For businesses struggling to stay afloat amid a grueling economic crisis borne of the coronavirus pandemic, a lifeline is on the way — although it may not much be more than that.
After a contentious few weeks, President Donald Trump on Sunday signed into law a sweeping stimulus bill, the Consolidated Appropriations Act, which renews the Paycheck Protection Program (PPP) that was created under the Coronavirus Aid, Relief, and Economic Security Act (CARES Act) earlier in the health crisis.
The $900 billion legislative package — which also includes another round of direct payments to individuals as well as additional weekly unemployment benefits — allocates $284.45 billion for PPP loans to eligible new borrowers as well as qualifying borrowers that already received a loan under the first round of PPP.
While the initial round PPP of funding was rife with challenges, some of which were due to the urgency with which the funds were doled out, experts say they are cautiously optimistic that the latest provision — with its enhanced measures — will prop up the businesses that need it most.
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“On the first round, a lot of very small and minority-owned businesses never qualified — for a variety of reasons. This bill targets those kinds of firms, and shuts out all big, and publicly held companies,” explained Andi Gray, president of business consulting firm Strategy Leaders. “[The new round also] broadens some of the deductions that a small business can take — which could be good news … Formerly, the IRS had disallowed deductions for expenses paid with forgiven PPP loan proceeds, these disallowed expenses are now eligible for tax deduction.”
Ben Johnston, chief operating officer at Kapitus, which provides capital to small businesses, said he, too, believes the new PPP program is better targeted to the small businesses that greatly need financial support and “will limit the amount of money paid to larger, deeper-pocketed businesses that received so much of it in the first round of PPP last spring.”
Among the new benefits, Johnston called out the fact that loan forgiveness has expanded to include certain operating costs, property damage expenses, supplier costs and worker protection expenses in addition to the items forgiven last time such as payroll, rent, mortgage interest and utilities. Johnston also noted that the loan forgiveness period has been extended from 8 weeks to a period of the borrower’s choosing between 8 and 24 weeks.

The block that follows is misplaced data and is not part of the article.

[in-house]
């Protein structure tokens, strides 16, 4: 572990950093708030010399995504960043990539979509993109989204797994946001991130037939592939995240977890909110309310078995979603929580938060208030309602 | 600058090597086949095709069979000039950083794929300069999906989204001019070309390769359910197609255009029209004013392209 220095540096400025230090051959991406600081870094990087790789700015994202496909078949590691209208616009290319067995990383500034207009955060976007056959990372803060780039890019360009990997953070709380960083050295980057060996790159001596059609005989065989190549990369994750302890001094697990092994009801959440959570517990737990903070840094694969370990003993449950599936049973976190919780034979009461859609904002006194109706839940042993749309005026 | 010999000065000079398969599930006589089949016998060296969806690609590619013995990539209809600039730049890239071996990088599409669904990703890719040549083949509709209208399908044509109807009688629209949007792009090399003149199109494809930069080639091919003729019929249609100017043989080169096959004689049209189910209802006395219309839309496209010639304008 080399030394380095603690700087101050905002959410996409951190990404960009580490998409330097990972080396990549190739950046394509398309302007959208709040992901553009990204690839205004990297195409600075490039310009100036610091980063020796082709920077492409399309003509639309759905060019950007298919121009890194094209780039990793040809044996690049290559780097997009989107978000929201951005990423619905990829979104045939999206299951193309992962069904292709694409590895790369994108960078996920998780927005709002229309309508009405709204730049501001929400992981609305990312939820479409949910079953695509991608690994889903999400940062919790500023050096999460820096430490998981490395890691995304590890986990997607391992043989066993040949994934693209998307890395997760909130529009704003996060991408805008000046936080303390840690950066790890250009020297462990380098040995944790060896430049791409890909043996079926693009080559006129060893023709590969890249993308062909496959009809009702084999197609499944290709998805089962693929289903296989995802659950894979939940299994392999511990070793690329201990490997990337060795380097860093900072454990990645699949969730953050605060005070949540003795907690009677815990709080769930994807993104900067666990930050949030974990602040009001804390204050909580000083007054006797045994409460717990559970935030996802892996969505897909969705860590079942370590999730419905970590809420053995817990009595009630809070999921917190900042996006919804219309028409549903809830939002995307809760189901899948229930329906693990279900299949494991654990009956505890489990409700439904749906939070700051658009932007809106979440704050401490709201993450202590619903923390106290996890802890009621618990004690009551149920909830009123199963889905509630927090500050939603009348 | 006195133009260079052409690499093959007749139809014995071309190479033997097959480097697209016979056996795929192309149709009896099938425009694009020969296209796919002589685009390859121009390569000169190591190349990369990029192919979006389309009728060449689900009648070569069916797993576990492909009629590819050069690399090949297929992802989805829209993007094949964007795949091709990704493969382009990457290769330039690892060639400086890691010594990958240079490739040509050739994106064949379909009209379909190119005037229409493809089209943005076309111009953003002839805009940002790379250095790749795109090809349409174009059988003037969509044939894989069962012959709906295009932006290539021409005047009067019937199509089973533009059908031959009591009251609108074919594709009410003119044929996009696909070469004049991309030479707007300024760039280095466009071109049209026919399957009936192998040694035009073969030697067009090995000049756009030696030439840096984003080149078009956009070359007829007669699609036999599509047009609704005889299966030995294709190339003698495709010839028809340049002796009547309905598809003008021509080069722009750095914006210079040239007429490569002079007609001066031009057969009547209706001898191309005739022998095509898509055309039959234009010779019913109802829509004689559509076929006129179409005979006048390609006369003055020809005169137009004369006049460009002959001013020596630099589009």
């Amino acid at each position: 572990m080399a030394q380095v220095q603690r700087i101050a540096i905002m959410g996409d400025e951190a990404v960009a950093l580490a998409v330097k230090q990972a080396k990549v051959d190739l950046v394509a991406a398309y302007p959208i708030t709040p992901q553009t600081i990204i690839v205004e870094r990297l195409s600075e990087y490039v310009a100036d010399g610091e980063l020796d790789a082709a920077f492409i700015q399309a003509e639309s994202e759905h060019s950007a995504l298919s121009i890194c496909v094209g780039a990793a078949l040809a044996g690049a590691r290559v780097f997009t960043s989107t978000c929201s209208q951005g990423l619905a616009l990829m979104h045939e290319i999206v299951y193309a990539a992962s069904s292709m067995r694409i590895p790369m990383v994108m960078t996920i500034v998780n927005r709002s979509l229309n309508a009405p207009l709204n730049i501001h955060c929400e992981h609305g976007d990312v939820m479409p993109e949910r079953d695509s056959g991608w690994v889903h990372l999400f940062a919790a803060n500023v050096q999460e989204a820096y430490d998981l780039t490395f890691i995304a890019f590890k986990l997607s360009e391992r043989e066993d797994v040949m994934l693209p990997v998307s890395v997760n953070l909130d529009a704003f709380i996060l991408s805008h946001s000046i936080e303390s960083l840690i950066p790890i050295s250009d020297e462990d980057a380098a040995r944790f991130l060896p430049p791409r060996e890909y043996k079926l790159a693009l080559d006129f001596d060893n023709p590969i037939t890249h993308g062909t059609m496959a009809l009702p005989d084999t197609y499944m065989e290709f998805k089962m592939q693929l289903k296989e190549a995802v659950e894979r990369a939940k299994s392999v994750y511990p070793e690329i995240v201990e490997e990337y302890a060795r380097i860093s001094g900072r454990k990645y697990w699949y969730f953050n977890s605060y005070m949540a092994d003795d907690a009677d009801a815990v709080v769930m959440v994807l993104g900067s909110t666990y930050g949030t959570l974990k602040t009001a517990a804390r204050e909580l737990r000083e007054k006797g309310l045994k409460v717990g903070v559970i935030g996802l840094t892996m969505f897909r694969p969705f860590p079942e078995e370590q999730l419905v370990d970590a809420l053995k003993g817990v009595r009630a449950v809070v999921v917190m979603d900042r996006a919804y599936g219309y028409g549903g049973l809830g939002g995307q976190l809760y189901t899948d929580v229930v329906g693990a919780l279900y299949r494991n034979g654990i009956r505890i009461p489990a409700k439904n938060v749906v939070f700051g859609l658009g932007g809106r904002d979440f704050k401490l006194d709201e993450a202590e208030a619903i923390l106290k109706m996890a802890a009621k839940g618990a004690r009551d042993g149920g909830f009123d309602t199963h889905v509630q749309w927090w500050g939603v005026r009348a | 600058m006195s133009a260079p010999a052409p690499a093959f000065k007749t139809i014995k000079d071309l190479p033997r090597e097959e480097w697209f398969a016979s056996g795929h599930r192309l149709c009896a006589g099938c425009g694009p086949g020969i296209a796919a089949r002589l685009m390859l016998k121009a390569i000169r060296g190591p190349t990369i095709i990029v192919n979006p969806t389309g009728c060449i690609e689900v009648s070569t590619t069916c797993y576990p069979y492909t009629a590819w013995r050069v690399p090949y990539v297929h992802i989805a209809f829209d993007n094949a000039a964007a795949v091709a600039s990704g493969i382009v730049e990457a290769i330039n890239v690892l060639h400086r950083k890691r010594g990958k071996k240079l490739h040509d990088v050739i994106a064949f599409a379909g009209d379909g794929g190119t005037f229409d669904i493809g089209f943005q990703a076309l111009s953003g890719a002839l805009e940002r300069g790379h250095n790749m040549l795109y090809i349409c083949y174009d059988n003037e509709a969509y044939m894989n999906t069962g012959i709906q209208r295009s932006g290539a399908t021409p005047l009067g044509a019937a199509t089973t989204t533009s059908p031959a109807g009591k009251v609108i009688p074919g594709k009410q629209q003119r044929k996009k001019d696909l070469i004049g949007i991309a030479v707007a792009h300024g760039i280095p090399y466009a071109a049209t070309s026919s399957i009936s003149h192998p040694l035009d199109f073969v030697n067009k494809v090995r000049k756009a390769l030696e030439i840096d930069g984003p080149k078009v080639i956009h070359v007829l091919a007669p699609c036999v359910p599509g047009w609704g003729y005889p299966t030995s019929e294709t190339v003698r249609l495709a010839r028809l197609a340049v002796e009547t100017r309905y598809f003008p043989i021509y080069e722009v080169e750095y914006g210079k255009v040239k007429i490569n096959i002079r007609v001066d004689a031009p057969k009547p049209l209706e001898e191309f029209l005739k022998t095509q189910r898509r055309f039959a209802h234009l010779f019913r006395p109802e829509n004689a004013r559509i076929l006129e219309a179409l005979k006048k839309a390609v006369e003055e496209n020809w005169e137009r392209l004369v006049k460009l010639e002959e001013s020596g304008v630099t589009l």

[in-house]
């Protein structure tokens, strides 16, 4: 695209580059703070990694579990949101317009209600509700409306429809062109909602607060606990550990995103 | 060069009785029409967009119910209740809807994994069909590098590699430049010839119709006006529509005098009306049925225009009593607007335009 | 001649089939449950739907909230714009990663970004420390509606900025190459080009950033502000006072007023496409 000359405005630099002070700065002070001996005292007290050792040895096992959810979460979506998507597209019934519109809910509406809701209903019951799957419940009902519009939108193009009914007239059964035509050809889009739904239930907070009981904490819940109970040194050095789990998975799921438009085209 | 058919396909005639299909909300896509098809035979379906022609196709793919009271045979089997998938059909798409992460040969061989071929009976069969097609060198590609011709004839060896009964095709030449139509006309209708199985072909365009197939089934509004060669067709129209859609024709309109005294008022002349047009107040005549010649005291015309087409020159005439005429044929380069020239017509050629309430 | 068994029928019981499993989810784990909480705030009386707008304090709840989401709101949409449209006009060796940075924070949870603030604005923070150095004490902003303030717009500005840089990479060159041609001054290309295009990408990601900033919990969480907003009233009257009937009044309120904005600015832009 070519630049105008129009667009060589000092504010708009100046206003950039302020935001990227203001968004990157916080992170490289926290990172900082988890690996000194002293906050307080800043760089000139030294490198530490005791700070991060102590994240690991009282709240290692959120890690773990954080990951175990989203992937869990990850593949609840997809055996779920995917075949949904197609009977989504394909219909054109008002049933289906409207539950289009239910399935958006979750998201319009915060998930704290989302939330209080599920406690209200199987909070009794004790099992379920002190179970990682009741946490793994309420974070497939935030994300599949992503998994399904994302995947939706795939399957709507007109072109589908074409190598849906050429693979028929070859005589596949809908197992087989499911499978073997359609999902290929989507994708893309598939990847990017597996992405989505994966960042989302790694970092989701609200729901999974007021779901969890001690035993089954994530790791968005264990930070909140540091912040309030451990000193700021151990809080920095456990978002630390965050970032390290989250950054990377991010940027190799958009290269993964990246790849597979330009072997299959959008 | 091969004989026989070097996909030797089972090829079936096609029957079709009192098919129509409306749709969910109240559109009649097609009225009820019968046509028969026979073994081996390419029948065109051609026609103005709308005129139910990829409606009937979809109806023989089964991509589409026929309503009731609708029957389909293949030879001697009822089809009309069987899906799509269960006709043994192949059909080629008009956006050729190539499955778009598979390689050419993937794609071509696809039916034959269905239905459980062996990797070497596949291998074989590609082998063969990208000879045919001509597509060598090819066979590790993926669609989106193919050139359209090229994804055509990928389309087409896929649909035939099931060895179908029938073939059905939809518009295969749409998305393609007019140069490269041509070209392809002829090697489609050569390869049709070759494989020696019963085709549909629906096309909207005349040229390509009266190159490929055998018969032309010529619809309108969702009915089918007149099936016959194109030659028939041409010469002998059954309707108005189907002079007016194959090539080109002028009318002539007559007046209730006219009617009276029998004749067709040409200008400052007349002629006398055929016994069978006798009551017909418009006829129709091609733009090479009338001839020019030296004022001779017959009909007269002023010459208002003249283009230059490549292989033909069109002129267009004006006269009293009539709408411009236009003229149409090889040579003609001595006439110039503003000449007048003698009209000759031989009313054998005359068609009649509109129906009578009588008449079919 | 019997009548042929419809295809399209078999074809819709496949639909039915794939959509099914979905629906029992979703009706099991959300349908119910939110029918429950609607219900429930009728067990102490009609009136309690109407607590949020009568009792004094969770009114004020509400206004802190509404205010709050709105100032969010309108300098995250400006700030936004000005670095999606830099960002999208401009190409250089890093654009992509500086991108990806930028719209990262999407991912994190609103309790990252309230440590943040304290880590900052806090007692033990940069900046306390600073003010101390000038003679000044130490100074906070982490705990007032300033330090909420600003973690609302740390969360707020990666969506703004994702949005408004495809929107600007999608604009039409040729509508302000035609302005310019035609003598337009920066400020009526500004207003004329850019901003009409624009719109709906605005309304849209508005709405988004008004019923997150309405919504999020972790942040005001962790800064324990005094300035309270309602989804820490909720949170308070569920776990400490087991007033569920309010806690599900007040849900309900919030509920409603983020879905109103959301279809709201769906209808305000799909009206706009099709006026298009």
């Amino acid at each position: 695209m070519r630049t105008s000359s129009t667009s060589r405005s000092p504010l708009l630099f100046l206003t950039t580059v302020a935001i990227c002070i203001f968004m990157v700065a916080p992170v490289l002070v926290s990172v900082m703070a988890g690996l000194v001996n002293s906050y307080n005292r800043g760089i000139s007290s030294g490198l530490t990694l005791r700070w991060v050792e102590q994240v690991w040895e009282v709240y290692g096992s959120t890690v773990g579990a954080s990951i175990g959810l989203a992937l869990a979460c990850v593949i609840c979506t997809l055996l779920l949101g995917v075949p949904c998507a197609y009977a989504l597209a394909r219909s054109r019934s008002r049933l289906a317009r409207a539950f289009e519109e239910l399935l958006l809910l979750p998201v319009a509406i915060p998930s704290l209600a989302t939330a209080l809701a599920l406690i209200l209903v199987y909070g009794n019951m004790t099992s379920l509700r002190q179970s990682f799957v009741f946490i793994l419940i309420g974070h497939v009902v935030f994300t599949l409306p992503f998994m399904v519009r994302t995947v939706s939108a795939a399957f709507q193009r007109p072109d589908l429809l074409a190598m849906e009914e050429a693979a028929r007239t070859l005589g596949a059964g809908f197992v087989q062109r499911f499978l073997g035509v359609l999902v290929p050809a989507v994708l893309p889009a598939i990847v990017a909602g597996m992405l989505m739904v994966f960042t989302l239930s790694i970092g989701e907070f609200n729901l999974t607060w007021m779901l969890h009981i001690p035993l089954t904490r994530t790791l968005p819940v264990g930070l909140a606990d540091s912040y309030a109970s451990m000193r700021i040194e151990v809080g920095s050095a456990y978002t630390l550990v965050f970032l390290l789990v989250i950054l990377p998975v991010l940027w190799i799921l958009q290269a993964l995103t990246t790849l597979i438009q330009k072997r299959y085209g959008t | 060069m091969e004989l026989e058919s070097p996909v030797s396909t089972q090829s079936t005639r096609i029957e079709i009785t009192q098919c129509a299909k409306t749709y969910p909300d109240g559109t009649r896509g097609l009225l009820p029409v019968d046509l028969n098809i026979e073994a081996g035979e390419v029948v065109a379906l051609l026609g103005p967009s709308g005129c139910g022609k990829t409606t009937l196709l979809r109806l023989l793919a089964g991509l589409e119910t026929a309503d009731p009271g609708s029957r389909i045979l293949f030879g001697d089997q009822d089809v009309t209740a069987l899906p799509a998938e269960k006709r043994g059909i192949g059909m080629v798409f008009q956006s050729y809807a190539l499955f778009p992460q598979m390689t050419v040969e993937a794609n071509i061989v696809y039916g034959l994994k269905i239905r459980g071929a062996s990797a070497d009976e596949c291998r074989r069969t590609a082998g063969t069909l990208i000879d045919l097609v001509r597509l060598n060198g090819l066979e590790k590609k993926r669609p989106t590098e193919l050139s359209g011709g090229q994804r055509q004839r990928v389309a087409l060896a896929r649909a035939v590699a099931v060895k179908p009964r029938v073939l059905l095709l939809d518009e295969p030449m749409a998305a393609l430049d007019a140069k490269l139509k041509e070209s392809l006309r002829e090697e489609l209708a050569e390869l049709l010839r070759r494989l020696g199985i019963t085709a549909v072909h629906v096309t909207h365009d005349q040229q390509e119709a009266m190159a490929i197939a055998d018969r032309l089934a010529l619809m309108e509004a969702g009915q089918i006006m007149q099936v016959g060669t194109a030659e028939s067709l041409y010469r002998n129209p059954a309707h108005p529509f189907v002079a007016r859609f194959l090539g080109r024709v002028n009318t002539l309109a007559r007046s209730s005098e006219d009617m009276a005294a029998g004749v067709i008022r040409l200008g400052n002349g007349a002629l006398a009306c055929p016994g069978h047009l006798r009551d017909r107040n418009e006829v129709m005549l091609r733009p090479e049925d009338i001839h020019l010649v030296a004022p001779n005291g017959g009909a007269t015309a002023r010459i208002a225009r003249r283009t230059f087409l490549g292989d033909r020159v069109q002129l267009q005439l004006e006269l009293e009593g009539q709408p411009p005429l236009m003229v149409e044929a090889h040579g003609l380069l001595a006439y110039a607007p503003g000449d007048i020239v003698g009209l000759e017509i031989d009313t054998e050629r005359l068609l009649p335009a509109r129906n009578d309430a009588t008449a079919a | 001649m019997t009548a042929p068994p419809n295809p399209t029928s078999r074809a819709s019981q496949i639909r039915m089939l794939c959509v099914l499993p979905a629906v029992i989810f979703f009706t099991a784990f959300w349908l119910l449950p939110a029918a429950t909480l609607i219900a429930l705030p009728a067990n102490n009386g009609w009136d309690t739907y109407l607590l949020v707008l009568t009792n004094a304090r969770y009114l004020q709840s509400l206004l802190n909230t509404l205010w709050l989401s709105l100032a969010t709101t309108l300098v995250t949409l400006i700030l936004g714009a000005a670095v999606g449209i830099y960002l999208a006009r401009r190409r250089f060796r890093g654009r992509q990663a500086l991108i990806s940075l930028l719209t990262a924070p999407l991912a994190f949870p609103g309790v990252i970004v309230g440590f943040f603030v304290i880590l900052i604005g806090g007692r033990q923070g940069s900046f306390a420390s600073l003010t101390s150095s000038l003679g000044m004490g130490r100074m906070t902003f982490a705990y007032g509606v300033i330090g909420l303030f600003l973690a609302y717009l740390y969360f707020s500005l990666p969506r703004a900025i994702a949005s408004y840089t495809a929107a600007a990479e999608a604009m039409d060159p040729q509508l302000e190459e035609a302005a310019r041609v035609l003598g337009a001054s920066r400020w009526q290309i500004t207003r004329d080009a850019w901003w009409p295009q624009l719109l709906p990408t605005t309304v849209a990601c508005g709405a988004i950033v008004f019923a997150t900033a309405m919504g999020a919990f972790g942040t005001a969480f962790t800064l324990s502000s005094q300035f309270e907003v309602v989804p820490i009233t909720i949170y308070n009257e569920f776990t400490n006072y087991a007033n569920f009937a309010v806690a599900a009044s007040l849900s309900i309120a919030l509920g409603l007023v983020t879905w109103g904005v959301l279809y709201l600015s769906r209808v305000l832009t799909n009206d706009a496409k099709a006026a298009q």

Still, both experts warned of the limitations of PPP, with Gray noting that a lot of issues that impacted smaller businesses pre-COVID could continue to serve as headwinds for such firms as the United States economy takes steps toward recovery. For example, tax deductions may not be that helpful to small businesses that aren’t profitable.
“PPP is a limited use program — driving at employing people for a short period of time — not supporting long term marketing, product/service development and strategic planning that small businesses need to invest in now to assure future success in the form of lasting small business growth and development,” said Gray. “Our advice for small business owners [is this]: Remember, this could be a distraction — focus 95% of your time an effort on how to move your business forward long term: What business are you in today? Who’s buying that? What other businesses could you be in?”
Gray joins a bevy of other business experts in calling for more long-term financial aid for companies, such as the Troubled Asset Relief Program (or TARP), which she describes as low interest loans that eventually get repaid, “as opposed to grants that are deficits our children’s and grandchildren’s generation will have to pay back through taxes.”
Citing similar concerns, early this month, The New York State Society of CPAs, the American Institute of CPAs and a coalition of more than 560 organizations sent a letter to Congressional leaders urging passage of legislation making it clear that expenses related to a forgiven Paycheck Protection Program (PPP) loan are tax deductible.
What’s more, Johnston cautioned that the newest PPP round could prove insufficient in reaching all of the many businesses in need of funding — necessitating additional aid from the incoming Biden-Harris administration.
“Given that the size of this round is only just over half of the amount taken by businesses in the first round, there is a real possibility that not all eligible businesses who want the money will be able to access funds before they are exhausted,” he said. “This will likely create calls for additional PPP funding early in the Biden Administration.”
The future of the U.S. economy could hinge significantly on the heath and viability of small businesses: “Every small business that fails has an average of 5 employees who lose their jobs, plus an addition 3-5 companies that lose work — potentially going out of business as well. Numbers can keep spiraling downwards for a long time to come,” said Gray.
“When a small business closes, we don’t just lose a business, we lose exporters, producers of unique goods and services, innovators, contributors to the local community in the form of volunteerism, jobs and profits,” she added.